• of this tour. JON: It's because I was misbehaving.

  • DONITA: So next stop is Benton Brothers fine cheese, I love this stuff, because there is

  • a huge story. Andrew and his brother Jonah actually own this cheese company, they have

  • 3 locations, but they are engineers, they never were born into this. They decided they

  • didn't want to be engineers anymore, got into the cheese business, and what they specialize

  • in is small production cheese. We are going to Petit Ami next for some coffee samples.

  • JON: It's obviously very popular, there is a line.

  • DONITA: It is, It is a hidden secret, once people come on the tour, or they come to Granville

  • Island on their own, they discover the coffee, then they keep coming back. We are here at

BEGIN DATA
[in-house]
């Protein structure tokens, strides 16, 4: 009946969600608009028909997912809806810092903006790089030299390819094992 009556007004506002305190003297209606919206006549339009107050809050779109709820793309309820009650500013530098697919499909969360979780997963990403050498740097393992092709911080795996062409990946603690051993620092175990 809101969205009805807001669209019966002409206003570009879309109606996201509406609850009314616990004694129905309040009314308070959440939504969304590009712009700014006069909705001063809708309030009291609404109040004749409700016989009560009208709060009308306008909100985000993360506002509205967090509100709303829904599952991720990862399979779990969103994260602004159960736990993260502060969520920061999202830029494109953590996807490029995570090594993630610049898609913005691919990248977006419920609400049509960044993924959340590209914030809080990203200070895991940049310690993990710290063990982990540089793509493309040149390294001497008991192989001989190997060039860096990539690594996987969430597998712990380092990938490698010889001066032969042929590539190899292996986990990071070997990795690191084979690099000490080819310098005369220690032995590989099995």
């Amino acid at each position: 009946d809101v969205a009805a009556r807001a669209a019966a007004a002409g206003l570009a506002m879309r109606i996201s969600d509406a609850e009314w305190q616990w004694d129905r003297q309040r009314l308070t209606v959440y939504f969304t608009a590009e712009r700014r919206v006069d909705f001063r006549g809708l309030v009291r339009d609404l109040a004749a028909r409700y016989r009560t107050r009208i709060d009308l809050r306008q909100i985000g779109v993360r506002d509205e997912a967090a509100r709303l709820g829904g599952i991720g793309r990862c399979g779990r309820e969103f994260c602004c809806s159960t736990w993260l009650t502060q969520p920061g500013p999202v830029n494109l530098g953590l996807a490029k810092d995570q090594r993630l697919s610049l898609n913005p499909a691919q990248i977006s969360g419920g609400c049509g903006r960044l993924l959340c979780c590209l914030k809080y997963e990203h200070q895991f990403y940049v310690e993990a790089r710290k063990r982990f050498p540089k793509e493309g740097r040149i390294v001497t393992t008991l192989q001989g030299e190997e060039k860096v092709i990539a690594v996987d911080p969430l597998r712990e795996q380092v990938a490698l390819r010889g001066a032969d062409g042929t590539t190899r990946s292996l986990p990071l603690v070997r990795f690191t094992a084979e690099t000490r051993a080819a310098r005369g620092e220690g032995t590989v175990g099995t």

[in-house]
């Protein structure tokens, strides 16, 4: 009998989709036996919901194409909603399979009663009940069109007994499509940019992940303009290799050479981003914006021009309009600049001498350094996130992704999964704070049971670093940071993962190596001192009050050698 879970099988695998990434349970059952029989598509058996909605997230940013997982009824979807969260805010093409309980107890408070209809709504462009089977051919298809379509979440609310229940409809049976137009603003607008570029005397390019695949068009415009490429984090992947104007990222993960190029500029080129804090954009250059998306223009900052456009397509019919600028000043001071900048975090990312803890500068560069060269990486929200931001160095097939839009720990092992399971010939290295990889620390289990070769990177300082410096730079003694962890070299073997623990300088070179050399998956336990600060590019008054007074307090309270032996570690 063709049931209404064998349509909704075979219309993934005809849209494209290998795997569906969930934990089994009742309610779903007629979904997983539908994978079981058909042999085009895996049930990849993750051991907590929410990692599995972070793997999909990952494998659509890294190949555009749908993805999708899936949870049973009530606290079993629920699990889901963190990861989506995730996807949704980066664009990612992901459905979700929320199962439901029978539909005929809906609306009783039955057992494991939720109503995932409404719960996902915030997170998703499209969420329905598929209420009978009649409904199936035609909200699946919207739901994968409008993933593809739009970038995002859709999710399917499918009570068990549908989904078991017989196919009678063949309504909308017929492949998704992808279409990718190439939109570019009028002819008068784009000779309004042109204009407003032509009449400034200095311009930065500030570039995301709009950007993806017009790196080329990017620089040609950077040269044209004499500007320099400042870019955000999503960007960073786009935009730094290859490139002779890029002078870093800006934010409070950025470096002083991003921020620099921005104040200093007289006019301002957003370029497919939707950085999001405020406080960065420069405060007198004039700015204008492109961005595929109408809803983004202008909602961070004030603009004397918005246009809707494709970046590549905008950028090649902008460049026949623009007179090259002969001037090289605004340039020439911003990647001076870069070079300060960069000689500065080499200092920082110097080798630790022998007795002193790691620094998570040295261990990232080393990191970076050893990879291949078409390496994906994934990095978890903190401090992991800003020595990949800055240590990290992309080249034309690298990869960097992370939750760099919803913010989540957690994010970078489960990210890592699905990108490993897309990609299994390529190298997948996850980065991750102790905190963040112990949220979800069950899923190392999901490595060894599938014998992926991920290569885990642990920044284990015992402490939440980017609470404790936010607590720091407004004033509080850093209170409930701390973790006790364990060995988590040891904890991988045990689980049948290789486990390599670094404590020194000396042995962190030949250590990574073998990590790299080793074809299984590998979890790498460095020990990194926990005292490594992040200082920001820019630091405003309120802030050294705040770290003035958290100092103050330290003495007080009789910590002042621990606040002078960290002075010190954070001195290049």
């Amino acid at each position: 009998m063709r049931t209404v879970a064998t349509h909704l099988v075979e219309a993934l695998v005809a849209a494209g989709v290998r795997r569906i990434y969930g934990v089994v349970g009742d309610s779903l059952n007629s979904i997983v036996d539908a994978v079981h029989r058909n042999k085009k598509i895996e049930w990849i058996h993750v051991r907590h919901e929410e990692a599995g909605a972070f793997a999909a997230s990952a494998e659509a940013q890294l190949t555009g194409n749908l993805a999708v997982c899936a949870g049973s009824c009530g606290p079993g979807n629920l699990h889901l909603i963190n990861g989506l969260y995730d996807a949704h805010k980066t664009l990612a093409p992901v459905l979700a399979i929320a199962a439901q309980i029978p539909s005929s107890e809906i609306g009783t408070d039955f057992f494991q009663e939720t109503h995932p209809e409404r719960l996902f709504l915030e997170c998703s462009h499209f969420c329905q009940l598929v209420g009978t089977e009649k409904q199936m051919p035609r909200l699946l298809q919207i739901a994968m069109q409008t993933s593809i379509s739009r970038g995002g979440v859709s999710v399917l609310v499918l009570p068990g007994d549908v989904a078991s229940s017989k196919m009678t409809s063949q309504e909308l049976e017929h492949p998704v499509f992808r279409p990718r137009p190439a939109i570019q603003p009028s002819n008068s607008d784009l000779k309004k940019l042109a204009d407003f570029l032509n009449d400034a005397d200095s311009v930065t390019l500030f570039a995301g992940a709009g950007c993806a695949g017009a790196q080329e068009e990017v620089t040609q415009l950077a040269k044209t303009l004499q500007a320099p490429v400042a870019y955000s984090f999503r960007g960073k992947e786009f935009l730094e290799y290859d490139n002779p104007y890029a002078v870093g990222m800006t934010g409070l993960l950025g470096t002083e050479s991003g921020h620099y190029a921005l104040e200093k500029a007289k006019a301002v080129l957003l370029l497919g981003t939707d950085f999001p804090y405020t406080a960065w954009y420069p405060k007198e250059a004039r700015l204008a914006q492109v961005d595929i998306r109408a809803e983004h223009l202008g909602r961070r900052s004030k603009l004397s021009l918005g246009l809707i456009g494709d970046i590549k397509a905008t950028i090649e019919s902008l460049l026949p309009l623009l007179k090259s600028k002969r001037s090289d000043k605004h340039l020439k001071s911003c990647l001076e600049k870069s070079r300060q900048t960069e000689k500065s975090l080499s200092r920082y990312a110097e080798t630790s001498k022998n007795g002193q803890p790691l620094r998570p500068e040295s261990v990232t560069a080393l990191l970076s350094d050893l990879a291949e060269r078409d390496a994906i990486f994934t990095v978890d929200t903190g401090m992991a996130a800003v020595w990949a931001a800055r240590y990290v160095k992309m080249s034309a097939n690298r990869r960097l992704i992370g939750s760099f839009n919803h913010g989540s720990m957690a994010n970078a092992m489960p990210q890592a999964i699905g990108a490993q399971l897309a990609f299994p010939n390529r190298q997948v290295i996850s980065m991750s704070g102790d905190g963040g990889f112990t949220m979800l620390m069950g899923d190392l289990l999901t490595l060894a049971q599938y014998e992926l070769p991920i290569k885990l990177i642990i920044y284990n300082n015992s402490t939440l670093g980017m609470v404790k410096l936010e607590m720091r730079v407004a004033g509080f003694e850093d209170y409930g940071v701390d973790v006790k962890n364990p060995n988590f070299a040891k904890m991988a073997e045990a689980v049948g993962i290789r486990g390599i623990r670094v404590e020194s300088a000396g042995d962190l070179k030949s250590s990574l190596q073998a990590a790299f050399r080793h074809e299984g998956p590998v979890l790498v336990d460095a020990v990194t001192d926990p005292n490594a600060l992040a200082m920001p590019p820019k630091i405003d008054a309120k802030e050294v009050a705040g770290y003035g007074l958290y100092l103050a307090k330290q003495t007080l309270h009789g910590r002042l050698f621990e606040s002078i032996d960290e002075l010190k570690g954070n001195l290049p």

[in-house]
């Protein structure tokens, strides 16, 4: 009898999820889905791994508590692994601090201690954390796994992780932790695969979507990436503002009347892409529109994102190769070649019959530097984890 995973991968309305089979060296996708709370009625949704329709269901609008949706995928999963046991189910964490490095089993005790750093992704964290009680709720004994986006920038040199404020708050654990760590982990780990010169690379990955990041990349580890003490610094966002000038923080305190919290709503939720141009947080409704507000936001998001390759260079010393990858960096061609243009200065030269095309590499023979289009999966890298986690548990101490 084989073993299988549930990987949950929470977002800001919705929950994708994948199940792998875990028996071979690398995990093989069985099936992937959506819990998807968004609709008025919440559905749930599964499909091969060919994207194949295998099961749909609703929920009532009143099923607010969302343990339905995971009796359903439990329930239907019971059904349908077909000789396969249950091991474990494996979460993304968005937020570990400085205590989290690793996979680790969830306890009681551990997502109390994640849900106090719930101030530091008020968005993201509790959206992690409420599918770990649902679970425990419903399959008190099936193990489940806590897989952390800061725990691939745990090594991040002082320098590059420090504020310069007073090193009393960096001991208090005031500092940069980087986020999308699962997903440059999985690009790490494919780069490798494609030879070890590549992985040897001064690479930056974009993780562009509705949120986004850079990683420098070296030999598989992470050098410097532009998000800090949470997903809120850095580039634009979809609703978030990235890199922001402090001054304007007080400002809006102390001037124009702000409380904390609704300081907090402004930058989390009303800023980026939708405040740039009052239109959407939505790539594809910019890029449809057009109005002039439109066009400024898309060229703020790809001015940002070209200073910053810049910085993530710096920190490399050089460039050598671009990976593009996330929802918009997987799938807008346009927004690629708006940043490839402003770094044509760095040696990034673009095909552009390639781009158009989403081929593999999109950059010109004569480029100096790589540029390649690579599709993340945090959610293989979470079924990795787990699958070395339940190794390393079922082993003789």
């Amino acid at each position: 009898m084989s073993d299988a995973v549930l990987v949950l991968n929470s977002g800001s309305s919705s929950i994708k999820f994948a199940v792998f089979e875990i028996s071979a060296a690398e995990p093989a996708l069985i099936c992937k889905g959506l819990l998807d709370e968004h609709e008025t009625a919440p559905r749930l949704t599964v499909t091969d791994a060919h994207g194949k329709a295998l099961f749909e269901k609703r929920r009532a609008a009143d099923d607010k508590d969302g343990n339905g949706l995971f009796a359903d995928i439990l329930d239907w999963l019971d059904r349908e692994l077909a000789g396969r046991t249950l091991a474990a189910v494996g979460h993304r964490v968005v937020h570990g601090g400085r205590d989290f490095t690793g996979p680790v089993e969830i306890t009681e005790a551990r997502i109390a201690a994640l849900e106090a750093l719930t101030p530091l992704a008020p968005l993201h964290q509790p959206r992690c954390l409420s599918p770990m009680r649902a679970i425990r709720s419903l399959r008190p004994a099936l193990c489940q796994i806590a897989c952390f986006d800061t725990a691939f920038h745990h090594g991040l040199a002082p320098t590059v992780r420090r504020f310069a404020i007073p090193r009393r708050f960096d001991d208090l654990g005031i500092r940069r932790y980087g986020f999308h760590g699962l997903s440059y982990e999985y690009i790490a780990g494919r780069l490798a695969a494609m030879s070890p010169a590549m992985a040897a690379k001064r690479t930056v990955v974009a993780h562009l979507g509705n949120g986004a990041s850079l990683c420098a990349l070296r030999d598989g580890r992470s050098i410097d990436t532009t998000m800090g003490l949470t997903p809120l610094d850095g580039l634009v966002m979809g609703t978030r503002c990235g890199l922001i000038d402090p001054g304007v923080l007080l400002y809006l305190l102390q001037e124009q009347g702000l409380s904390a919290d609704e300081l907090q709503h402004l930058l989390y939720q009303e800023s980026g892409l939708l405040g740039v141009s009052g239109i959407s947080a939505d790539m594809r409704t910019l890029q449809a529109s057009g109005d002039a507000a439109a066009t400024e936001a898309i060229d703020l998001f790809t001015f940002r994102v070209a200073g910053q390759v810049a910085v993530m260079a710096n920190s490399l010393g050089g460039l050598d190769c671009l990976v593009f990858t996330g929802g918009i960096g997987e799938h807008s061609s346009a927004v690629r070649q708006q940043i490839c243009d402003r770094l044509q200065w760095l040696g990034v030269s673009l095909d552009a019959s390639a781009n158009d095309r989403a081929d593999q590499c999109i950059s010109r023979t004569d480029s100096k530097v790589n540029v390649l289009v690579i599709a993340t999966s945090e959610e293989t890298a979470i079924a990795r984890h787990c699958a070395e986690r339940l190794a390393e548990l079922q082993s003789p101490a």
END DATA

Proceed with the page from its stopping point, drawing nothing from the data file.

• Lee's doughnuts, and this is one of the original vendors in the market when it opened

  • in 1979. They are doing very simple doughnuts, very simple recipes, they haven't changed

  • anything, and they make it with a lot of love and care. Alright, we are here at Edible Canada

  • to do our last tasting of the tour. So birch syrup is kind of the new niche product out

  • of Canada, some people get different things. JON: I taste birch.

  • DONITA: Do you? JON: I don't know.

  • DONITA: What a great palette. This is a staple in my fridge, this is turkish fig and walnut

  • wine spread, so it's like a jam. We are sort of taking you on a little trip through

  • the Vancouver food scene, what is local and what is Canadian, and what is really good.

  • JON: You did a very nice job today, thank you very much.

  • DONITA: Why thank you. Your welcome. Next Stop logo